First Lady Jill Biden kicked off the holiday season in Washington when she accepted the White House’s official Christmas tree on November 22c– an 18.5-foor Fraser fir hailing from Jefferson, North Carolina.  Christmas trees have a long tradition in the White House that, like many presidential traditions, have no clear point of origin and speak to the rich history of America’s most important residence.

Origins and Development of a Tradition

For much of the 19th Century, Christmas was observed privately in the White House, a far cry from the ceremonious tradition observed today.  President John Adams and his family celebrated the first White House Christmas in December 1800, just two months after the second President moved into the newly constructed Executive Mansion, as it was originally known.   

It’s not entirely clear who was the first president to display a Christmas tree in the White House.  Some sources point to President Franklin Pierce, who was in office from 1853 to 1857, while others say President Benjamin Harrison was the first to bring in a tree in 1889.  According to accounts, Harrison displayed the tree in the Yellow Oval Room on the second floor, which was used as a library and parlor for the First Family at that time.  Since electricity had yet to be installed in the White House, wax candles were used to light the tree.  Lights with electric bulbs didn’t appear on the White House Christmas tree until 1894 under President Grover Cleveland.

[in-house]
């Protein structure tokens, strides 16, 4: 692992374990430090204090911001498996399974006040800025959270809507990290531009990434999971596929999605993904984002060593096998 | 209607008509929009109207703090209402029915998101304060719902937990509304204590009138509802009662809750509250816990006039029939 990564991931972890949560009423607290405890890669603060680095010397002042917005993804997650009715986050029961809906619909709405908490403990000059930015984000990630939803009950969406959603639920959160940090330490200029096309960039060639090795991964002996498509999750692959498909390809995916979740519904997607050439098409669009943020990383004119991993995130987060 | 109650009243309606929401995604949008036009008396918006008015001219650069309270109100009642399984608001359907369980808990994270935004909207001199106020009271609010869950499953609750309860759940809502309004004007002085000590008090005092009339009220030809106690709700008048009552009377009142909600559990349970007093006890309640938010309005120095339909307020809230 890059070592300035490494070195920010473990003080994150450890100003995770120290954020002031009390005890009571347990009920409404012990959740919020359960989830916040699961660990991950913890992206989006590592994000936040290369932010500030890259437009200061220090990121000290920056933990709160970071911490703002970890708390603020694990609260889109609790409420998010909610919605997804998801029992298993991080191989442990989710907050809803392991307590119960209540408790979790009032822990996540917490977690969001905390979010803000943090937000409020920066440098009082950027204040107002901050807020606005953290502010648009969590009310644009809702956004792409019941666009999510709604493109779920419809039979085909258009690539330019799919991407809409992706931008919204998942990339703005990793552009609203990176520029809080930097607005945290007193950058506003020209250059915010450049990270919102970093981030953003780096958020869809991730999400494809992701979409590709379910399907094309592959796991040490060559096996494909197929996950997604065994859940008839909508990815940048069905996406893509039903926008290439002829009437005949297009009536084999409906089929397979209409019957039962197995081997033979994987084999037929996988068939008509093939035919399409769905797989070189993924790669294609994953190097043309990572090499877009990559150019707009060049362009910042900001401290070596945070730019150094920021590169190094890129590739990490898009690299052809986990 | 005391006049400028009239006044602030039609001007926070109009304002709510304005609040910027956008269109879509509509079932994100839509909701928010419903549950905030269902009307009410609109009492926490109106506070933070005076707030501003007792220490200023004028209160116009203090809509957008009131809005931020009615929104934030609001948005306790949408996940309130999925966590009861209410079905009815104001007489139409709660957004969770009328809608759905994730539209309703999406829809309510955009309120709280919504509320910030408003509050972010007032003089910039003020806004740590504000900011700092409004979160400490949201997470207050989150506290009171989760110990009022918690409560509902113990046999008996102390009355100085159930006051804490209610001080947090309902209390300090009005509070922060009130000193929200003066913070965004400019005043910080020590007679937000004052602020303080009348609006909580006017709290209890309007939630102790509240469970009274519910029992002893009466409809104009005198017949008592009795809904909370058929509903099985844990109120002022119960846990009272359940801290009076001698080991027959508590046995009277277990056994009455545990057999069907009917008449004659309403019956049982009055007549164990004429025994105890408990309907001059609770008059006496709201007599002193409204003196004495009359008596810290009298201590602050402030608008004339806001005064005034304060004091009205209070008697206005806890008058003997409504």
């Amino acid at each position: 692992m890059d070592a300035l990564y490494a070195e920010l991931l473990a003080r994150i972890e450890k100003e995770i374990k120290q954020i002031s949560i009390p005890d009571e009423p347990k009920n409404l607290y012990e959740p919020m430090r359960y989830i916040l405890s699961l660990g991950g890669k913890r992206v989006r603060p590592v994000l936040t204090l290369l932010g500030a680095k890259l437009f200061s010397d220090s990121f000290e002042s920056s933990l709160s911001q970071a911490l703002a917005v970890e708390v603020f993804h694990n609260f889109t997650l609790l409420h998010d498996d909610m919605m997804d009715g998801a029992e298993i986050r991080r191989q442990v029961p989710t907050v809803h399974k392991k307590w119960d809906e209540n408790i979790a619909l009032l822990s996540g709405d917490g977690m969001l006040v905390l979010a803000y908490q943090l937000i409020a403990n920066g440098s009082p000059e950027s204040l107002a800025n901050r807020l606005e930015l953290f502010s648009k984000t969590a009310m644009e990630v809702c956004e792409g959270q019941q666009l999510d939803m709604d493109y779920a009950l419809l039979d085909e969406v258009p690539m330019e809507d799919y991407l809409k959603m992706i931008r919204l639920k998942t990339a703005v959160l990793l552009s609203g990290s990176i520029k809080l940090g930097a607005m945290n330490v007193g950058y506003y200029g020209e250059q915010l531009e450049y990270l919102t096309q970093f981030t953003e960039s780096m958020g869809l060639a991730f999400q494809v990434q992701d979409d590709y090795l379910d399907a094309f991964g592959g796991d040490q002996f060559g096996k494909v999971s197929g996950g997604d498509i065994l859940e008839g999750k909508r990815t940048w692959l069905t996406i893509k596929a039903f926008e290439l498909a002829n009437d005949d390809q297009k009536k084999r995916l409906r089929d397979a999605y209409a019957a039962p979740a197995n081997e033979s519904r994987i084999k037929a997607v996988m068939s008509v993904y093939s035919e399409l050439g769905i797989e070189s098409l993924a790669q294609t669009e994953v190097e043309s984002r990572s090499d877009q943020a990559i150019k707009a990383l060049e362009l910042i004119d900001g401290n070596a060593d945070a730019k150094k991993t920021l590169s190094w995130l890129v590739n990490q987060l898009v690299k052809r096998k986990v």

Over the course of the 20th Century, various presidents developed and formalized the traditions of the White House Christmas tree.  In 1924, the District of Columbia Public Schools gifted the White House a “National Christmas Tree” that was erected on the Ellipse south of the White House, and President Calvin Coolidge led a lighting ceremony on Christmas Eve with a separate tree that was donated from Middlebury College in Vermont. 

In 1929, President Henry Hoover placed a Christmas tree in the Blue Room, which has since been home to the official White House Christmas tree.  First Lady Jaqueline Kennedy began the tradition of themed decorations in 1961 by including characters from the “Nutcracker Suite” ballet as ornaments.  Other themes for decorations displayed over the years include First Lady Bird Johnson’s gingerbread men decorations, and in 2013, First Lady Michelle Obama featured holiday greeting cards from military servicemembers.  For 2021, the First Family selected a “gifts from the heart” theme that honors military service members and COVID-19 first responders.

Christmas Tree Selection

Since 1966, the National Christmas Tree Association (NCTA) has selected and presented the White House with its official Christmas tree.  Each year, tree growers, industry experts, and consumers vote in a national contest held by the NCTA to select the tree grower who will provide that year’s official White House tree.  To qualify for the contest, growers must first win state or regional competitions.  The most selected type of tree is fir, with spruces being a distant second.Since the NCTA formalized the selection process over a half-century ago, 13 trees have come from North Carolina, 10 have come from Pennsylvania, and eight have hailed from Wisconsin.